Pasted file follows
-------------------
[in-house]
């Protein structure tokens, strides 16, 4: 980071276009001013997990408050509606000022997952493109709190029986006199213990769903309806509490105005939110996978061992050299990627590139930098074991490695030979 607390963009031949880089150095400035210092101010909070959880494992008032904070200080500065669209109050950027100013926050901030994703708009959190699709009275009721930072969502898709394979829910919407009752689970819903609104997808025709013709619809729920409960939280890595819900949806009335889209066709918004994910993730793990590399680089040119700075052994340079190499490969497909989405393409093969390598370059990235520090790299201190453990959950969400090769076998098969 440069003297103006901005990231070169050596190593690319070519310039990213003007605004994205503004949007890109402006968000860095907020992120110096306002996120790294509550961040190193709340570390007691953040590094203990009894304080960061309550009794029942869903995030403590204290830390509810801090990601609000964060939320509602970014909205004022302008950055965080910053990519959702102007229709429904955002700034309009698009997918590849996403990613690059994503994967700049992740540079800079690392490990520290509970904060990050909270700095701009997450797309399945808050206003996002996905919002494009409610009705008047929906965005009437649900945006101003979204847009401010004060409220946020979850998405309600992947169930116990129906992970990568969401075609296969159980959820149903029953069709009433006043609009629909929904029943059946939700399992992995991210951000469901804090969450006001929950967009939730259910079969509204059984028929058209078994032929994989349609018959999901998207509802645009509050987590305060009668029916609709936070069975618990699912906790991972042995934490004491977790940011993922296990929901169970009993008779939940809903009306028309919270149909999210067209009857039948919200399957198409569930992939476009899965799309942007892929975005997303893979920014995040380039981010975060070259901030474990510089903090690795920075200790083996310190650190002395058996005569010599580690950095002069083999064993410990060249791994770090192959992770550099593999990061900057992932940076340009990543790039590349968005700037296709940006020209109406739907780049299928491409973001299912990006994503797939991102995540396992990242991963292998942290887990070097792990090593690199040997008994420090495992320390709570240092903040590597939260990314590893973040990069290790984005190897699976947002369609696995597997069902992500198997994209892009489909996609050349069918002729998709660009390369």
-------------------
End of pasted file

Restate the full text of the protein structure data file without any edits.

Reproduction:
[in-house]
């Protein structure tokens, strides 16, 4: 980071276009001013997990408050509606000022997952493109709190029986006199213990769903309806509490105005939110996978061992050299990627590139930098074991490695030979 607390963009031949880089150095400035210092101010909070959880494992008032904070200080500065669209109050950027100013926050901030994703708009959190699709009275009721930072969502898709394979829910919407009752689970819903609104997808025709013709619809729920409960939280890595819900949806009335889209066709918004994910993730793990590399680089040119700075052994340079190499490969497909989405393409093969390598370059990235520090790299201190453990959950969400090769076998098969 440069003297103006901005990231070169050596190593690319070519310039990213003007605004994205503004949007890109402006968000860095907020992120110096306002996120790294509550961040190193709340570390007691953040590094203990009894304080960061309550009794029942869903995030403590204290830390509810801090990601609000964060939320509602970014909205004022302008950055965080910053990519959702102007229709429904955002700034309009698009997918590849996403990613690059994503994967700049992740540079800079690392490990520290509970904060990050909270700095701009997450797309399945808050206003996002996905919002494009409610009705008047929906965005009437649900945006101003979204847009401010004060409220946020979850998405309600992947169930116990129906992970990568969401075609296969159980959820149903029953069709009433006043609009629909929904029943059946939700399992992995991210951000469901804090969450006001929950967009939730259910079969509204059984028929058209078994032929994989349609018959999901998207509802645009509050987590305060009668029916609709936070069975618990699912906790991972042995934490004491977790940011993922296990929901169970009993008779939940809903009306028309919270149909999210067209009857039948919200399957198409569930992939476009899965799309942007892929975005997303893979920014995040380039981010975060070259901030474990510089903090690795920075200790083996310190650190002395058996005569010599580690950095002069083999064993410990060249791994770090192959992770550099593999990061900057992932940076340009990543790039590349968005700037296709940006020209109406739907780049299928491409973001299912990006994503797939991102995540396992990242991963292998942290887990070097792990090593690199040997008994420090495992320390709570240092903040590597939260990314590893973040990069290790984005190897699976947002369609696995597997069902992500198997994209892009489909996609050349069918002729998709660009390369």